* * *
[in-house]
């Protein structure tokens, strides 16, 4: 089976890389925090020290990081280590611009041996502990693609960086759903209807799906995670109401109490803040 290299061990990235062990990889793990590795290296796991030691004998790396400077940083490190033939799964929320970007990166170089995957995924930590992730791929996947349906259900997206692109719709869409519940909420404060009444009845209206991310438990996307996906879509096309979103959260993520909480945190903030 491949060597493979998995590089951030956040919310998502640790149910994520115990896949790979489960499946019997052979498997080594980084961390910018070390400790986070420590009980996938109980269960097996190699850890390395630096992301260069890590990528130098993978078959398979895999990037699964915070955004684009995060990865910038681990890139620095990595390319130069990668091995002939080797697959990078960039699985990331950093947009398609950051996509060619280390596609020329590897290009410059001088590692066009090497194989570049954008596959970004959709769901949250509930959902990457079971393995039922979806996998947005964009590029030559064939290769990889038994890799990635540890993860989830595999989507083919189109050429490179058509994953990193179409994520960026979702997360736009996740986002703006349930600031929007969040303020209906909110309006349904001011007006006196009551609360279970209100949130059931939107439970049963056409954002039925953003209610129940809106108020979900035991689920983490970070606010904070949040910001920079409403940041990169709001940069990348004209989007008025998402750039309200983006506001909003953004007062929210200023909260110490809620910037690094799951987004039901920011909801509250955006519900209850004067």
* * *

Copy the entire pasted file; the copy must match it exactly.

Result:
[in-house]
């Protein structure tokens, strides 16, 4: 089976890389925090020290990081280590611009041996502990693609960086759903209807799906995670109401109490803040 290299061990990235062990990889793990590795290296796991030691004998790396400077940083490190033939799964929320970007990166170089995957995924930590992730791929996947349906259900997206692109719709869409519940909420404060009444009845209206991310438990996307996906879509096309979103959260993520909480945190903030 491949060597493979998995590089951030956040919310998502640790149910994520115990896949790979489960499946019997052979498997080594980084961390910018070390400790986070420590009980996938109980269960097996190699850890390395630096992301260069890590990528130098993978078959398979895999990037699964915070955004684009995060990865910038681990890139620095990595390319130069990668091995002939080797697959990078960039699985990331950093947009398609950051996509060619280390596609020329590897290009410059001088590692066009090497194989570049954008596959970004959709769901949250509930959902990457079971393995039922979806996998947005964009590029030559064939290769990889038994890799990635540890993860989830595999989507083919189109050429490179058509994953990193179409994520960026979702997360736009996740986002703006349930600031929007969040303020209906909110309006349904001011007006006196009551609360279970209100949130059931939107439970049963056409954002039925953003209610129940809106108020979900035991689920983490970070606010904070949040910001920079409403940041990169709001940069990348004209989007008025998402750039309200983006506001909003953004007062929210200023909260110490809620910037690094799951987004039901920011909801509250955006519900209850004067």